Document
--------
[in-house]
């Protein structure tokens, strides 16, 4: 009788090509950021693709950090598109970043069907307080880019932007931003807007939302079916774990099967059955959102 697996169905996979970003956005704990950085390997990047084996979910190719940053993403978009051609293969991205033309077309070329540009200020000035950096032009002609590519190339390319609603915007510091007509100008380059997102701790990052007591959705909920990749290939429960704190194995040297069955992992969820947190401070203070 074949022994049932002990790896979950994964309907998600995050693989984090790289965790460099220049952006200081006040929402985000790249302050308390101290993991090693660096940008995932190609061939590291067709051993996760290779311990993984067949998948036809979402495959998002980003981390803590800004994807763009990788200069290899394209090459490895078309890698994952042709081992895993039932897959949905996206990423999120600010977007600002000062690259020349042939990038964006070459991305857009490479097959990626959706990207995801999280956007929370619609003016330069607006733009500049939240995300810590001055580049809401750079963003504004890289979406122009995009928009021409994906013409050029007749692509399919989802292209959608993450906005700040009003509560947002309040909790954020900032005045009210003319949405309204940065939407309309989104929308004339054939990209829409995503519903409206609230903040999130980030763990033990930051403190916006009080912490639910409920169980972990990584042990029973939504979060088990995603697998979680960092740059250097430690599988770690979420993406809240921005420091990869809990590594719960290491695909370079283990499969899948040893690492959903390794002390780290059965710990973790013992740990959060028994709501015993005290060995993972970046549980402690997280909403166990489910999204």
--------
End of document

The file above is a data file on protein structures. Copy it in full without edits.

[in-house]
């Protein structure tokens, strides 16, 4: 009788090509950021693709950090598109970043069907307080880019932007931003807007939302079916774990099967059955959102 697996169905996979970003956005704990950085390997990047084996979910190719940053993403978009051609293969991205033309077309070329540009200020000035950096032009002609590519190339390319609603915007510091007509100008380059997102701790990052007591959705909920990749290939429960704190194995040297069955992992969820947190401070203070 074949022994049932002990790896979950994964309907998600995050693989984090790289965790460099220049952006200081006040929402985000790249302050308390101290993991090693660096940008995932190609061939590291067709051993996760290779311990993984067949998948036809979402495959998002980003981390803590800004994807763009990788200069290899394209090459490895078309890698994952042709081992895993039932897959949905996206990423999120600010977007600002000062690259020349042939990038964006070459991305857009490479097959990626959706990207995801999280956007929370619609003016330069607006733009500049939240995300810590001055580049809401750079963003504004890289979406122009995009928009021409994906013409050029007749692509399919989802292209959608993450906005700040009003509560947002309040909790954020900032005045009210003319949405309204940065939407309309989104929308004339054939990209829409995503519903409206609230903040999130980030763990033990930051403190916006009080912490639910409920169980972990990584042990029973939504979060088990995603697998979680960092740059250097430690599988770690979420993406809240921005420091990869809990590594719960290491695909370079283990499969899948040893690492959903390794002390780290059965710990973790013992740990959060028994709501015993005290060995993972970046549980402690997280909403166990489910999204």